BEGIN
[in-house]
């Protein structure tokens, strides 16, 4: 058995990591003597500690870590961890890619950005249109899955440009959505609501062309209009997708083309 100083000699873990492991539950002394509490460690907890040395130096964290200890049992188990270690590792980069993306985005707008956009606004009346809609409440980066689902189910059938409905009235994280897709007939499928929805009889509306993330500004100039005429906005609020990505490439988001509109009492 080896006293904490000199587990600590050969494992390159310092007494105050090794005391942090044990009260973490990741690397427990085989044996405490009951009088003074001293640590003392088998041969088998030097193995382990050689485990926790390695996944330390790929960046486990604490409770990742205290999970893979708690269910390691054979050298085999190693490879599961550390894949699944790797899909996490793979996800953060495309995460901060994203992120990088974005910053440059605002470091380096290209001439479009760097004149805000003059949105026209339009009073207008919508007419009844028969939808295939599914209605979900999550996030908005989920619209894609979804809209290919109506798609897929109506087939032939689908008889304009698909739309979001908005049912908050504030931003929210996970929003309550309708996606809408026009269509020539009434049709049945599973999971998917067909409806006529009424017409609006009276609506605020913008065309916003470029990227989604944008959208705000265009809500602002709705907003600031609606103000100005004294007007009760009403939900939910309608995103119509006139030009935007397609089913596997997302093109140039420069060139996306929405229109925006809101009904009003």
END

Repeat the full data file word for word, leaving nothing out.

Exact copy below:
[in-house]
């Protein structure tokens, strides 16, 4: 058995990591003597500690870590961890890619950005249109899955440009959505609501062309209009997708083309 100083000699873990492991539950002394509490460690907890040395130096964290200890049992188990270690590792980069993306985005707008956009606004009346809609409440980066689902189910059938409905009235994280897709007939499928929805009889509306993330500004100039005429906005609020990505490439988001509109009492 080896006293904490000199587990600590050969494992390159310092007494105050090794005391942090044990009260973490990741690397427990085989044996405490009951009088003074001293640590003392088998041969088998030097193995382990050689485990926790390695996944330390790929960046486990604490409770990742205290999970893979708690269910390691054979050298085999190693490879599961550390894949699944790797899909996490793979996800953060495309995460901060994203992120990088974005910053440059605002470091380096290209001439479009760097004149805000003059949105026209339009009073207008919508007419009844028969939808295939599914209605979900999550996030908005989920619209894609979804809209290919109506798609897929109506087939032939689908008889304009698909739309979001908005049912908050504030931003929210996970929003309550309708996606809408026009269509020539009434049709049945599973999971998917067909409806006529009424017409609006009276609506605020913008065309916003470029990227989604944008959208705000265009809500602002709705907003600031609606103000100005004294007007009760009403939900939910309608995103119509006139030009935007397609089913596997997302093109140039420069060139996306929405229109925006809101009904009003």